In the last article, we began a discussion about the opportunities to be on the look out for in Emerging Markets.The discussion resumes today with the different anchors and drivers to be aware of in said markets.
It takes a long time to diminish the anchors and brakes to the development of emerging economies. Visionary and risk-taking leaders in both government and business have to work cleverly around them and invest enough on the driver side to gain traction. If a market is believed to have enough potential, such as China and India over the last 20 years, it is possible to gain traction (even though the brakes don’t diminish perceptively).
The following are factors that act as brakes and anchors on emerging economies:
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The Emerging Markets: What’s Next
Take a global tour with Mary across the ever-morphing landscape of the most important emerging markets and what to expect over the next 5 to 7 years to 2020.
Corrupt and Weak Governments
Historically, corruption has been a prominent feature of all Badlands. Some governments, (China, for example) are both corrupt and strong. Others, as in Africa, are corrupt and weak. Corruption is everywhere and comes in different sizes and shapes in all economies, including America. It is just a bigger barrier to development when the economies are nascent. Companies can fail because of corruption, dismissal of contracts, expropriation, and other unlawful practices. A strategy to deal effectively with corruption is critical for businesses venturing into these markets.
Poor Infrastructure and Institutional Voids
From roads and airports to legal systems and business services, the ease of doing business varies tremendously within a country or regional market. There is usually a dearth of local non-governmental organizations (NGO’s). Overlooking its impact on the potential success of your business model is a major pitfall to success.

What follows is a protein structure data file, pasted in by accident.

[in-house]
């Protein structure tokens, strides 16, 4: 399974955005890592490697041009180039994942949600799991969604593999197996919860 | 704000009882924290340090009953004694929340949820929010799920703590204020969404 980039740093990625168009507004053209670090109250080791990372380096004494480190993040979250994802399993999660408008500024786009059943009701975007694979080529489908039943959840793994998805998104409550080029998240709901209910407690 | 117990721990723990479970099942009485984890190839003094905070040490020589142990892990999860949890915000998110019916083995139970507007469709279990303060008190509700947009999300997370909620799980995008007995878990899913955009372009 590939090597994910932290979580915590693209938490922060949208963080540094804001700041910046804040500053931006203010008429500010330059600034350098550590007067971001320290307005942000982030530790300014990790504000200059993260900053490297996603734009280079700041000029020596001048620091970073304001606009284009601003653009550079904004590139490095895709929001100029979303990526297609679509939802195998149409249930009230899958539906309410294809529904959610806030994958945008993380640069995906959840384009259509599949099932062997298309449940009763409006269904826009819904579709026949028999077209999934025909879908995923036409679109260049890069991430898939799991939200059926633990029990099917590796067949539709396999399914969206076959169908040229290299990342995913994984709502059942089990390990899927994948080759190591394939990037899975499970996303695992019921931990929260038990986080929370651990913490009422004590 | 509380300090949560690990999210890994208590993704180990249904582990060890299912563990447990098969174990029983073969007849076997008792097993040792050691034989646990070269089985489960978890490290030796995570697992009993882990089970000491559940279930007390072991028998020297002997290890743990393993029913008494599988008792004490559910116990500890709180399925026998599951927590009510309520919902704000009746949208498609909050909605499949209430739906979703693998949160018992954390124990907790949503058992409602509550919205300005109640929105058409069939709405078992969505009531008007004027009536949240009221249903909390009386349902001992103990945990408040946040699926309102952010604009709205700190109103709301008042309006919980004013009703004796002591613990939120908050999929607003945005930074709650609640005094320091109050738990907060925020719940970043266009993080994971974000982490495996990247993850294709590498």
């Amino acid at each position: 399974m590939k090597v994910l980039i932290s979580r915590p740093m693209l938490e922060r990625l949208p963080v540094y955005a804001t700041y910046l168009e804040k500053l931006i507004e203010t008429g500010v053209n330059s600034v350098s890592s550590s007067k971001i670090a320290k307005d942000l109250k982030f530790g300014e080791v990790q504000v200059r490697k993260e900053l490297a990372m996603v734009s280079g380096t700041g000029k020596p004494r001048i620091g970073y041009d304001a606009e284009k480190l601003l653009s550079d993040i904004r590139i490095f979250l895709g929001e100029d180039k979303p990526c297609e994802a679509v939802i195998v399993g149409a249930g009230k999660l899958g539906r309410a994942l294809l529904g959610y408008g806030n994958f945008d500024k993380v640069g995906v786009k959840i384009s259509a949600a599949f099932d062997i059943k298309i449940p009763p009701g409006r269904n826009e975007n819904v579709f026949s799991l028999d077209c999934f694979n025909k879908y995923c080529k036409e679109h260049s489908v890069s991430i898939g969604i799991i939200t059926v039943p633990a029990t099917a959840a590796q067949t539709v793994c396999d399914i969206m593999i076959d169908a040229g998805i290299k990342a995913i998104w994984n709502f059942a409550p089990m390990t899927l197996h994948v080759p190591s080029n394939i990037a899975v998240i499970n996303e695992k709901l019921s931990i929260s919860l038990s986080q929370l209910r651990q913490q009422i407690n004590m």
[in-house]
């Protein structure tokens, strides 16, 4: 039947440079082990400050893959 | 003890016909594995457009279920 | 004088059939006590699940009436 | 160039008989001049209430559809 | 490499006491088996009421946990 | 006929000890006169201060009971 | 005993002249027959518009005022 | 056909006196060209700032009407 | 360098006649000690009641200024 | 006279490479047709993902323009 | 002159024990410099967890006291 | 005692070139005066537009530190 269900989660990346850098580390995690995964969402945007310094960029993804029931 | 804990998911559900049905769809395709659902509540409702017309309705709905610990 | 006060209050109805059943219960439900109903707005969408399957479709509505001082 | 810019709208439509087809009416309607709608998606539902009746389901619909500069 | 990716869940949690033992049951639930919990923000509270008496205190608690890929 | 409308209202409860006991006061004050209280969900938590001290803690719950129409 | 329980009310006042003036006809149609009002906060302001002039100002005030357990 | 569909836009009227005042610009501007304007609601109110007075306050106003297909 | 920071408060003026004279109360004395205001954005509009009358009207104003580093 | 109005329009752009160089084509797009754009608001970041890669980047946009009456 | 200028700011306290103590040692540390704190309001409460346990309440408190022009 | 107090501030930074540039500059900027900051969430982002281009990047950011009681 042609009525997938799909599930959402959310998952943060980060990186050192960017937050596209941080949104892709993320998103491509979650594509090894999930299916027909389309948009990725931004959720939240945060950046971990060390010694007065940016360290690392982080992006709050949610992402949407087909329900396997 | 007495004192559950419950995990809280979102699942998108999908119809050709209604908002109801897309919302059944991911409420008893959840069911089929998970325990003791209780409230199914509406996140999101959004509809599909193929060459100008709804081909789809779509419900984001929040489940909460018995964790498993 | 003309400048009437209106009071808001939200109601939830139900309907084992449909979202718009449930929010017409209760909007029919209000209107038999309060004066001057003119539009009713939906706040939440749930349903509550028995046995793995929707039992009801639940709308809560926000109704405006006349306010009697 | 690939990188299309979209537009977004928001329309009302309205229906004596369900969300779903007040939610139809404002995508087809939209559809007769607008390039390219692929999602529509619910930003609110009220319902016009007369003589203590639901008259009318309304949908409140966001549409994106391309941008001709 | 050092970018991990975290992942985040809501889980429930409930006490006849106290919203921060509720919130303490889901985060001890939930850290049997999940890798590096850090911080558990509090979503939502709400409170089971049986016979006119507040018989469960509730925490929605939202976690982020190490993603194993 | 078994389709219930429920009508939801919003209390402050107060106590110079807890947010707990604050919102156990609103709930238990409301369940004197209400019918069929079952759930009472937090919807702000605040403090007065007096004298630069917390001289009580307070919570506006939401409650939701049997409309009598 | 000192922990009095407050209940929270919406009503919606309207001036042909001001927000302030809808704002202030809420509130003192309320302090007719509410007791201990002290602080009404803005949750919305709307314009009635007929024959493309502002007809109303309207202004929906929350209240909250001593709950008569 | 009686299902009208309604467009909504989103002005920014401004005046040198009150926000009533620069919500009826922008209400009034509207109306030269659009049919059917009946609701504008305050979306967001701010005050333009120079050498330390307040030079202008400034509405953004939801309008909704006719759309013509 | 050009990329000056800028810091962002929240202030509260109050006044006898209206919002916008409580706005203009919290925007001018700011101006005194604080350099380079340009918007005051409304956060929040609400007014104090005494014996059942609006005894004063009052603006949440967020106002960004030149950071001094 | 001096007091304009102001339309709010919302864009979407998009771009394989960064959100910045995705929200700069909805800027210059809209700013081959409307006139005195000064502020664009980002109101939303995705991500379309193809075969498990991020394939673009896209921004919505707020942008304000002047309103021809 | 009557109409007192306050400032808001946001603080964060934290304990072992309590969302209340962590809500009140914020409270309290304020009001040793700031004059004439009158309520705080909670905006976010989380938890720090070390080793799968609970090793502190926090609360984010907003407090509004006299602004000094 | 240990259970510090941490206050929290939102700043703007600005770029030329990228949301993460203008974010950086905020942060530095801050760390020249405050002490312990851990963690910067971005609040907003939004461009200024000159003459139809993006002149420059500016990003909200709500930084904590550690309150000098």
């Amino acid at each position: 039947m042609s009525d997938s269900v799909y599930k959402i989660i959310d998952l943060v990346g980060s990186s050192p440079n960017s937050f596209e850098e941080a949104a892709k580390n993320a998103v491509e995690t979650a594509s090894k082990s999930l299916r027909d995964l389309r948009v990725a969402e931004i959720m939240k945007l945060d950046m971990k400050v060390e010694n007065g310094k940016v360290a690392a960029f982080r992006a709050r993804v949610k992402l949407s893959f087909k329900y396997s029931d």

Large Informal Economy
As an economy moves from developing to emerging, much of the economy that exists is an ‘informal’ one. The system of trade or economic exchange occurs outside of the state-controlled or money-based system, and it is not taxed or monitored. Transactions occur in cash, barter, self-help, odd jobs, and street trading. The less developed the economy, the higher the informal economy. It is a brake to investment in both hard and soft infrastructure and overall economic growth. China has reigned in its informal economy to about 13% of GDP, whereas Brazil’s has remained persistently high at around 40%.
High Unemployment of Young People
Youth unemployment is a global issue across all economies. It varies widely but can be as high as 50% in some emerging markets. For those that are educated, there is often a mismatch in what and where good jobs are available for educated and skilled workers. Such a gap creates an incentive for out-migration of the best and the brightest, while simultaneously generating social unrest and shortages of workers to execute on business strategy.
Crime and Extreme Poverty
These elements are usually present from the start. Although extreme poverty has diminished, its legacy and attendant crime will ebb away very slowly, remaining a risk factor. Crime is a nexus of corruption, illicit trade, and organized crime that heavily impact fragile states. With economic development comes better income distribution, which drives down poverty and crime rates. Often, that redistribution of income lags behind economic growth.
Scan, Scout, Steer
Emerging markets are inherently risky. It is critical to success to Scan, Scout, and Steer your way to the best opportunities for you. The need for assessment and due diligence cannot be overstated. Scan broadly to find the subset of countries that will provide the best match. Scout within them to identify the best cities and urban regions for your offerings, and steer towards the best.
Given the dynamism in the emerging markets, opportunities will accelerate over the next 10 years. Due diligence to identify them is essential as they will be distinctly different for every business.
Many Western global companies that have been doing business in the BRICs only need to expand their peripheral vision and look to these new city clusters. Finally, reaping some rewards, it will be hard for them to shift resources away from these larger, more mature markets. There is a strategic imperative, however, not to let the short-term cancel out the long-term. Most opportunities in the future will be in the rising smaller cities and in the new countries outside of the BRICs.